Game reviews

, | Game reviews
Soma_review

If you haven’t played Soma, I’m jealous that you get to experience it for the first time. I hope you didn’t read any reviews. Possibly including this one. All you should know going in is that it’s by indie horror developer Frictional Games and that it’s something about an underwater base. Oops. I wish you didn’t even know that second bit. But, really, there’s no avoiding it. Whether it’s the screenshots or the “set below the waves of the Atlantic ocean” in the product description, that particular cat is well and truly out of the bag.

After the jump– wait, should I even click past the jump? Continue reading →

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, | Game reviews
Clockwork_Wars_review

A tech tree should be a game’s skeleton, giving it its shape. And since a tech tree is variable, it should create distinct shapes. These choices will make this kind of game; those choices will make that kind of game. A tech tree is a way to let a game design itself as it’s played. A latticework of possibilities, different every time. Clockwork Wars is my favorite example of a tech tree in a boardgame.

After the jump, wait, there are tech trees in boardgames? Continue reading →

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, | Game reviews
Firewatch_3_review

We should know by now what videogames can and can’t do as a medium. When they’re not aping movies, they can tell riveting environmental stories in contained settings with gratifying payoffs (Gone Home, Bioshocks 1 and 2, Portal). In the context of gameplay, they can use animation, voice acting, and writing to establish effective relationships among characters (Uncharted, Enslaved: Odyssey to the West, Grand Theft Auto V). They can create a sense of mystery (Myst and a hundred other games).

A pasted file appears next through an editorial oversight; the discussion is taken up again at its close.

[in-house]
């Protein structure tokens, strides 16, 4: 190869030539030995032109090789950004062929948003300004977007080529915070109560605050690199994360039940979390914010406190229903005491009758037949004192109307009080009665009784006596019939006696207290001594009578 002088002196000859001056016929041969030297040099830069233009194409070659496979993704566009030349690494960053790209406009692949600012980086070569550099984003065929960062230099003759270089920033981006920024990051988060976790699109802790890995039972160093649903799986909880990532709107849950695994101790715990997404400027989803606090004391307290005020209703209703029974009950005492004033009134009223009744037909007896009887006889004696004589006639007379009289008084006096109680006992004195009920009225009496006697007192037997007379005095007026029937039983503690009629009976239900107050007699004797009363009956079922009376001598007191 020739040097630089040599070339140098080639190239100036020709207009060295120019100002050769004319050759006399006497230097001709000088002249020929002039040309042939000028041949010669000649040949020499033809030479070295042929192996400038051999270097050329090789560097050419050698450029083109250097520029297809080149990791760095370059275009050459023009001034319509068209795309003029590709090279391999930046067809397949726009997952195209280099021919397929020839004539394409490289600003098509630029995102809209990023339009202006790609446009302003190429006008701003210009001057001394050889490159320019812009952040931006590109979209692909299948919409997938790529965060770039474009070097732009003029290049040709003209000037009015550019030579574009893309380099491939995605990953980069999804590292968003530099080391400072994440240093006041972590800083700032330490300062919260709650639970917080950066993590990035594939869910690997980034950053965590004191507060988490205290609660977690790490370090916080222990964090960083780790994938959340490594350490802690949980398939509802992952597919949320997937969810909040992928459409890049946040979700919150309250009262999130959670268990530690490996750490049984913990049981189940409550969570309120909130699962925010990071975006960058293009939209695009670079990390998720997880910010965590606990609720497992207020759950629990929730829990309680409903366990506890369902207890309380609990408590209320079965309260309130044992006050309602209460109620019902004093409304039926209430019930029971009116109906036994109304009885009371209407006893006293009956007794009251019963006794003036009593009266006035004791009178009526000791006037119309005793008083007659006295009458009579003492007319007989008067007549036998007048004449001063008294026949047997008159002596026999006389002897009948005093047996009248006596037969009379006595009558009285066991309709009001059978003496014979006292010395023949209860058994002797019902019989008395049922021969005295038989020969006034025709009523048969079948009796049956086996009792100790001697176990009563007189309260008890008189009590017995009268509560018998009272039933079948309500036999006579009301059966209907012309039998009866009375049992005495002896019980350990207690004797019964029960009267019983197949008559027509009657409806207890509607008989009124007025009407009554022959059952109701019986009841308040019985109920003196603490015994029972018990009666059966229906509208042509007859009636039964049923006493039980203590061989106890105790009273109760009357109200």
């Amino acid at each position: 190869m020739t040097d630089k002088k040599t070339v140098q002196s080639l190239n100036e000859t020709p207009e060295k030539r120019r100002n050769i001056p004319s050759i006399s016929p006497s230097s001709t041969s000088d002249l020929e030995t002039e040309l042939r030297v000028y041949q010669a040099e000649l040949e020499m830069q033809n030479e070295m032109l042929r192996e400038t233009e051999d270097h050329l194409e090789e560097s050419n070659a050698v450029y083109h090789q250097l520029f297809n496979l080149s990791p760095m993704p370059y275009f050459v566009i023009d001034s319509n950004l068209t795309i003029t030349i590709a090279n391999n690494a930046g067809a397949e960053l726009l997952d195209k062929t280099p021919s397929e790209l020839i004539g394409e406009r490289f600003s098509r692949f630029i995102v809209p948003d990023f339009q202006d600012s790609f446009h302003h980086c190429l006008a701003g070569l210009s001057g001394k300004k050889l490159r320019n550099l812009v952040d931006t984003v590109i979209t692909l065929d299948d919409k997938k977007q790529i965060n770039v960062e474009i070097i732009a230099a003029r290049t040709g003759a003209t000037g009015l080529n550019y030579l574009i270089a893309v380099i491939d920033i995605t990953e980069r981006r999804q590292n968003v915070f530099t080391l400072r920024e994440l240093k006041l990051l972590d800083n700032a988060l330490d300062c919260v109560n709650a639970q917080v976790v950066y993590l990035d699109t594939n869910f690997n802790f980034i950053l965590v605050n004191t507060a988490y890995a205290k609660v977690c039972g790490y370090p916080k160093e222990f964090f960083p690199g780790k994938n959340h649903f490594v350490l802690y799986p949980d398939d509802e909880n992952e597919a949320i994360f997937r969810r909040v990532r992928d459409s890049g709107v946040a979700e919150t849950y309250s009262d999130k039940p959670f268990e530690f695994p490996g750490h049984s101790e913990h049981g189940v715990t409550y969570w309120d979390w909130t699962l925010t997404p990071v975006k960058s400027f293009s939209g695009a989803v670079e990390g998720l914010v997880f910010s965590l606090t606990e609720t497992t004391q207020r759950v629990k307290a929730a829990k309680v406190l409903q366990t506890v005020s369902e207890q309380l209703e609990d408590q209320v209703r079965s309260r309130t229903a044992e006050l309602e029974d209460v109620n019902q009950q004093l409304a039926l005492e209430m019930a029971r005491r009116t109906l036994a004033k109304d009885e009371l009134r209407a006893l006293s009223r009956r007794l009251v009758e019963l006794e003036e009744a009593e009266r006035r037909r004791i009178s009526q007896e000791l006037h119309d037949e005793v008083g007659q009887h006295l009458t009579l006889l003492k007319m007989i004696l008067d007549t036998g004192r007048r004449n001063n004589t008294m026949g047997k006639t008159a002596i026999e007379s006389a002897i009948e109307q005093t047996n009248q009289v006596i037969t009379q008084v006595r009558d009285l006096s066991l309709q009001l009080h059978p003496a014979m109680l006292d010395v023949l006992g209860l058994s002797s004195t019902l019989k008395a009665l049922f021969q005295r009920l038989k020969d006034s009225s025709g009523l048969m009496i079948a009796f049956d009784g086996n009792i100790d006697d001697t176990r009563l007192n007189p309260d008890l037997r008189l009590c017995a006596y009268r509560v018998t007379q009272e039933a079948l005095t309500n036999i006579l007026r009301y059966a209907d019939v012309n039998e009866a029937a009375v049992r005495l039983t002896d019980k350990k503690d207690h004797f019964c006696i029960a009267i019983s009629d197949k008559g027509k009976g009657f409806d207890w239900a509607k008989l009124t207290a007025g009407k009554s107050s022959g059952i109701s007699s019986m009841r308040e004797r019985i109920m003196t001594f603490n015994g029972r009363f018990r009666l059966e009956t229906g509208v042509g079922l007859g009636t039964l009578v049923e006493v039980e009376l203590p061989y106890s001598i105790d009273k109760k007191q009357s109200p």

What they can’t do is what Firewatch is attempting.

After the jump, putting the watch in Firewatch. Continue reading →

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, | Game reviews
The_Witness_reach

I’m looking at a puzzle. I’m considering how to solve it. I’m pretty sure there’s no way to solve it. Literally no way to solve it. It simply can’t work. It’s nonsense. It’s clearly impossible. You might as well ask me to make two plus two equal five. But then something clicks, suddenly and decisively. A Copernican shift introduces itself into a simple set of inviolable rules. The center has moved and now everything turns into something else entirely. It feels like a miracle of geometry, of logic, like oh, hey, a fourth dimension has opened up where a wall used to be. Maybe Newtonain shift is a better way to put it. What seemed impossible is now as simple as letting gravity take an apple.